The image came at the end of a Victim Impact panel at the Salt Lake Community College Sandy campus on Jan. 16, 2008. As part of their probation agreement, 40 domestic abuse offenders paid $100 each to sit through a 90-minute presentation by victims and perpetrators of domestic violence, and social workers expert in the field.
The panel takes place every three months. It’s run by Western Corrections, a company established in Sandy in 1980. Western Corrections operates in seven western states and provides educational courses designed to deter offenders from repeating their crimes.
Company founder Jeff Scott said defendants come to his panels feeling highly defensive. But the emotional impact of what the victims have to say can topple some of those defenses. Some young men and women—judging by that night’s intake nearly all in their 20s—leave the panel convinced of the error of their ways, Scott added. Because of sound problems and only one victim willing or able to talk about her experiences that night, Scott admitted afterwards it did not hit the emotional notes of past panels he had overseen.
First up to speak was Melinda Pettingill, YWCA prevention education officer. While slides of Mark and Lori Hacking were projected on the wall, Pettingill asked the probationers about stereotypes of domestic violence. “Physical violence is usually the last resort,” she said. Hacking’s brutal and much-publicized murder of his wife in July 2004 might not seem relevant to their individual cases, she added, but that wasn’t the point. “Domestic violence is usually a systematic pattern of physical, emotional, sexual and psychological abuse by one person to gain control over another.”
Pettingill concluded by noting a staggering 37 percent of women in Utah have been or will be domestic violence victims.
Next up was an example of that 37 percent. The middle-aged, high profile woman asked not to be identified. With an affecting simplicity she told the story of her abuse at her husband’s hands during a long marriage. The young man who next took the podium offered the opposite perspective. He served six months for hitting his girlfriend in the face. In jail he found out his girlfriend was pregnant. Jail time and imminent parental responsibilities, however, did not cure him of his violent ways. After he was released, he hit his father in the face and did three more months behind bars. During his second stint in the Salt Lake County lock-up his daughter was born. He’s been married to his child’s mother for five months. “It’s the hardest five months, but good ones,” he said.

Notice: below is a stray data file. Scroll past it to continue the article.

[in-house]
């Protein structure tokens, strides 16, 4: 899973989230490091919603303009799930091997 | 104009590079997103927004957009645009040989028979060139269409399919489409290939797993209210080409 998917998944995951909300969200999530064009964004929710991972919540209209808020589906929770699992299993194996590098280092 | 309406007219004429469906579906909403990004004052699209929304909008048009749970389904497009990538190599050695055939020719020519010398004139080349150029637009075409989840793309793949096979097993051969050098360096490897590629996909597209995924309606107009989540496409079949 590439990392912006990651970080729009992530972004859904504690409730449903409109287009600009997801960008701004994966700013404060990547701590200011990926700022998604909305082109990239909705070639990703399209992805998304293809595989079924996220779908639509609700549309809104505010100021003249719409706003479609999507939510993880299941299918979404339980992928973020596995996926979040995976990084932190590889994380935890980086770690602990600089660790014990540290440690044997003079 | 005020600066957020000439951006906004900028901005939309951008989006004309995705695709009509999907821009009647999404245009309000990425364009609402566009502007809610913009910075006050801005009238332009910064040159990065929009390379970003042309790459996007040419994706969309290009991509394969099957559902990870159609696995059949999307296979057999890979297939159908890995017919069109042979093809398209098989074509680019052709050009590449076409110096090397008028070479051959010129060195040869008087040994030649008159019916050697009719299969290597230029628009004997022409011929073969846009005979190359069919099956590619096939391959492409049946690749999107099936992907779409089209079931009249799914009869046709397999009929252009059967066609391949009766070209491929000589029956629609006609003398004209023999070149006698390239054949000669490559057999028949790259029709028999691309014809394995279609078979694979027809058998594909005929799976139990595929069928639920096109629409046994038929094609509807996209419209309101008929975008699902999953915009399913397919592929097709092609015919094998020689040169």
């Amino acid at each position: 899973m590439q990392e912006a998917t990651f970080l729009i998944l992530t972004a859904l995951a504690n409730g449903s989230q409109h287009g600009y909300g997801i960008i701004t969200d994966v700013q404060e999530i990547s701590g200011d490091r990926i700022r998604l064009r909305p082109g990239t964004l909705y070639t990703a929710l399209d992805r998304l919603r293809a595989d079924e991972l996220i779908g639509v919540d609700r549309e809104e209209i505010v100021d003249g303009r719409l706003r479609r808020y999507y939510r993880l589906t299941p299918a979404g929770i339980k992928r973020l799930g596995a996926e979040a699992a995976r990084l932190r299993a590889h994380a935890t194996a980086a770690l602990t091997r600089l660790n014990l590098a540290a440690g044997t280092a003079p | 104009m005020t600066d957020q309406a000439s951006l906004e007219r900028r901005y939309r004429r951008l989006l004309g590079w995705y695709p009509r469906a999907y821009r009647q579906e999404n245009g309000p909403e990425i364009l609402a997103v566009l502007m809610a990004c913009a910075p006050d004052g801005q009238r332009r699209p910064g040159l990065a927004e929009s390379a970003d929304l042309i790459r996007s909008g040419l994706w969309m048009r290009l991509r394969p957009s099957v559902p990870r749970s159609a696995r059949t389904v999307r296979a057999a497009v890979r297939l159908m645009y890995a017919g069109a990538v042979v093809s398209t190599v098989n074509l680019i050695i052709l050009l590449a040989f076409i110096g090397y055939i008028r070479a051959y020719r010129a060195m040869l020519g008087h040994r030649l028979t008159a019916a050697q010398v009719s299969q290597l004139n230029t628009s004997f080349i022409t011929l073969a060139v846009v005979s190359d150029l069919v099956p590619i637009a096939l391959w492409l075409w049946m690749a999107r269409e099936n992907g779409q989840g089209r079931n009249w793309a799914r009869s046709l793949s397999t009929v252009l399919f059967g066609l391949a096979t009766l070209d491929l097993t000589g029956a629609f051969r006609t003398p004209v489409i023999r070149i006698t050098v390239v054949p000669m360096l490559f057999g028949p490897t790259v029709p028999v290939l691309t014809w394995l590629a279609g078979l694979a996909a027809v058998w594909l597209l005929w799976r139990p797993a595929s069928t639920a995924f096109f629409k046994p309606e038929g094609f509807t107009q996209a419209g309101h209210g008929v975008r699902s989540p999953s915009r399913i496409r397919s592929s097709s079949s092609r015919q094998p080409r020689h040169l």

Western Corrections’ Scott unsuccessfully tried to show the 60 percent male audience a DVD of a speech by a Southern Californian state coroner. While college employees tried to remedy sound problems, Scott called up the last speaker.
South Valley Sanctuary’s community outreach director, Rene Zamora Zepeda recalled his first night as a volunteer victims’ advocate. He went with the police to a house where a husband had beaten his wife. The abuser had been arrested, the victim already in hospital. Zepeda entered the house, and found the hallway littered with broken glass. In the living room the TV was on, two half-eaten burritos cooling on plates on the table. Five-year-old twins clung to Zepeda’s legs, “hungry for attention.” He took the boys to a shelter and for half an hour played with them. “I have no idea what happened to them, but I don’t think they had a very happy ending,” he told the audience.
Salt Lake Community College employees failed to get the DVD player working properly. The speech ran without sound while Scott explained the story behind the images the coroner showed. The coroner wanted to illustrate the role alcohol plays in violence. One of his stories related to a man so drunk he climbed into a lion’s den in a zoo. The result of his drunken antics appeared on screen. The animal had eaten part of his face and internal organs. His flesh bore innumerable claw and bite marks. Then came a man and a woman on their backs in a hallway. The drunken man killed his wife, then himself. Before taking his own life, he’d thrown his young son against a wall several times, killing him.
The camera closed in remorselessly on the child’s face. The unnatural angle of his head against the autopsy table suggested his neck had been broken. It was impossible to determine the child’s age because of how distended his face was.
Non-defendants sat apart from those under court order. Witnesses who were themselves parents may have pondered their own relationship with their children before such a distressing image. Few if any parents have not experienced moments when frustration and lack of self-control have led them to shout at or at times smack their children.
In its way, the panel asked those willing to look inside themselves to assess recent harsh words and raised hands, whether to a child or an adult. While only a few rows separated witnesses from defendants, at times that distance melted away as guilt cast its mantle wherever it found a troubled heart.
How effective the panel is in stopping recidivism, however, is another matter. Scott cited past participants’ written evaluations as evidence of the program’s impact. Many probationers had written that what they heard was moving and that when provoked to physically act out their anger, they had resolved to walk away. The forms required defendants pen their names to their comments. How much self-interest—in the form of portraying contriteness to the authorities—had guided their hand was debatable.
Zepeda’s wife is expecting a baby. They’ve already named her Mia Isabella. Zepeda told the audience he hoped his work would make the world a safer place for Mia. Whether the panel fulfilled his hopes, only the probationers could say.